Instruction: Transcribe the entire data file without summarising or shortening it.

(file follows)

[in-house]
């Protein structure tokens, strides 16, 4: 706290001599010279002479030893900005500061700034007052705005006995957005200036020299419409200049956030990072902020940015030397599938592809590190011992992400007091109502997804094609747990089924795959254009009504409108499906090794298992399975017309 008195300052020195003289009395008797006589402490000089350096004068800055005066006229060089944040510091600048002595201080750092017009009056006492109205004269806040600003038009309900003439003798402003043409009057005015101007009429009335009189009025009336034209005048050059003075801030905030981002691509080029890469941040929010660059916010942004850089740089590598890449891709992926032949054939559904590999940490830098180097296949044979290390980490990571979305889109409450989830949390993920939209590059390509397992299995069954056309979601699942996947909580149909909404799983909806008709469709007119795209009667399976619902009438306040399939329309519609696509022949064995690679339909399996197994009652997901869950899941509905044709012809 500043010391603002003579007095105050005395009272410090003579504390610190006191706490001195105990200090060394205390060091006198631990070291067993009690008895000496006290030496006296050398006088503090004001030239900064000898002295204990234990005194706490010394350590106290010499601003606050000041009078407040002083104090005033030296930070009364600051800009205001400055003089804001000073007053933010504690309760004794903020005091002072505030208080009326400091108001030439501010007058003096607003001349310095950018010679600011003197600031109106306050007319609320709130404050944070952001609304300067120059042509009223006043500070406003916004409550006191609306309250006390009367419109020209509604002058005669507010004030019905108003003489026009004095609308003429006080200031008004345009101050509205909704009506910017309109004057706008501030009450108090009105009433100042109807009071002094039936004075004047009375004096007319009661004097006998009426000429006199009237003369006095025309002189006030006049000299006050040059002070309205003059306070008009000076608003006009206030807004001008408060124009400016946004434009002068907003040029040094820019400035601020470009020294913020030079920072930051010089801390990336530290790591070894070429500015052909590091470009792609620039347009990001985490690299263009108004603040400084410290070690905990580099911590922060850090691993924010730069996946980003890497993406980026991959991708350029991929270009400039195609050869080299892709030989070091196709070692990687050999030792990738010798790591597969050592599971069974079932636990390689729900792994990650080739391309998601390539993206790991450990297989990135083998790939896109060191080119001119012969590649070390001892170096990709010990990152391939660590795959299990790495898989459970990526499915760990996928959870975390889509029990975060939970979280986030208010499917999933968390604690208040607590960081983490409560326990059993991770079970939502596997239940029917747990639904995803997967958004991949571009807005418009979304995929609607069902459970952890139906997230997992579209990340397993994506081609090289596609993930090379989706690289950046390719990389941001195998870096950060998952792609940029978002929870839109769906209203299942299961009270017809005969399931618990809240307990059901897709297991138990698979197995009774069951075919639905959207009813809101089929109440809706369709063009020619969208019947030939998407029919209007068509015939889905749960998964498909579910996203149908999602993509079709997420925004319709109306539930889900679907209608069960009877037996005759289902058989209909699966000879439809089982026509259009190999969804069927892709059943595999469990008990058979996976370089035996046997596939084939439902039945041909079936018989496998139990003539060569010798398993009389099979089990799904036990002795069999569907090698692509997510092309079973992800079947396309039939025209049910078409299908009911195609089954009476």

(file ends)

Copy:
[in-house]
């Protein structure tokens, strides 16, 4: 706290001599010279002479030893900005500061700034007052705005006995957005200036020299419409200049956030990072902020940015030397599938592809590190011992992400007091109502997804094609747990089924795959254009009504409108499906090794298992399975017309 008195300052020195003289009395008797006589402490000089350096004068800055005066006229060089944040510091600048002595201080750092017009009056006492109205004269806040600003038009309900003439003798402003043409009057005015101007009429009335009189009025009336034209005048050059003075801030905030981002691509080029890469941040929010660059916010942004850089740089590598890449891709992926032949054939559904590999940490830098180097296949044979290390980490990571979305889109409450989830949390993920939209590059390509397992299995069954056309979601699942996947909580149909909404799983909806008709469709007119795209009667399976619902009438306040399939329309519609696509022949064995690679339909399996197994009652997901869950899941509905044709012809 500043010391603002003579007095105050005395009272410090003579504390610190006191706490001195105990200090060394205390060091006198631990070291067993009690008895000496006290030496006296050398006088503090004001030239900064000898002295204990234990005194706490010394350590106290010499601003606050000041009078407040002083104090005033030296930070009364600051800009205001400055003089804001000073007053933010504690309760004794903020005091002072505030208080009326400091108001030439501010007058003096607003001349310095950018010679600011003197600031109106306050007319609320709130404050944070952001609304300067120059042509009223006043500070406003916004409550006191609306309250006390009367419109020209509604002058005669507010004030019905108003003489026009004095609308003429006080200031008004345009101050509205909704009506910017309109004057706008501030009450108090009105009433100042109807009071002094039936004075004047009375004096007319009661004097006998009426000429006199009237003369006095025309002189006030006049000299006050040059002070309205003059306070008009000076608003006009206030807004001008408060124009400016946004434009002068907003040029040094820019400035601020470009020294913020030079920072930051010089801390990336530290790591070894070429500015052909590091470009792609620039347009990001985490690299263009108004603040400084410290070690905990580099911590922060850090691993924010730069996946980003890497993406980026991959991708350029991929270009400039195609050869080299892709030989070091196709070692990687050999030792990738010798790591597969050592599971069974079932636990390689729900792994990650080739391309998601390539993206790991450990297989990135083998790939896109060191080119001119012969590649070390001892170096990709010990990152391939660590795959299990790495898989459970990526499915760990996928959870975390889509029990975060939970979280986030208010499917999933968390604690208040607590960081983490409560326990059993991770079970939502596997239940029917747990639904995803997967958004991949571009807005418009979304995929609607069902459970952890139906997230997992579209990340397993994506081609090289596609993930090379989706690289950046390719990389941001195998870096950060998952792609940029978002929870839109769906209203299942299961009270017809005969399931618990809240307990059901897709297991138990698979197995009774069951075919639905959207009813809101089929109440809706369709063009020619969208019947030939998407029919209007068509015939889905749960998964498909579910996203149908999602993509079709997420925004319709109306539930889900679907209608069960009877037996005759289902058989209909699966000879439809089982026509259009190999969804069927892709059943595999469990008990058979996976370089035996046997596939084939439902039945041909079936018989496998139990003539060569010798398993009389099979089990799904036990002795069999569907090698692509997510092309079973992800079947396309039939025209049910078409299908009911195609089954009476």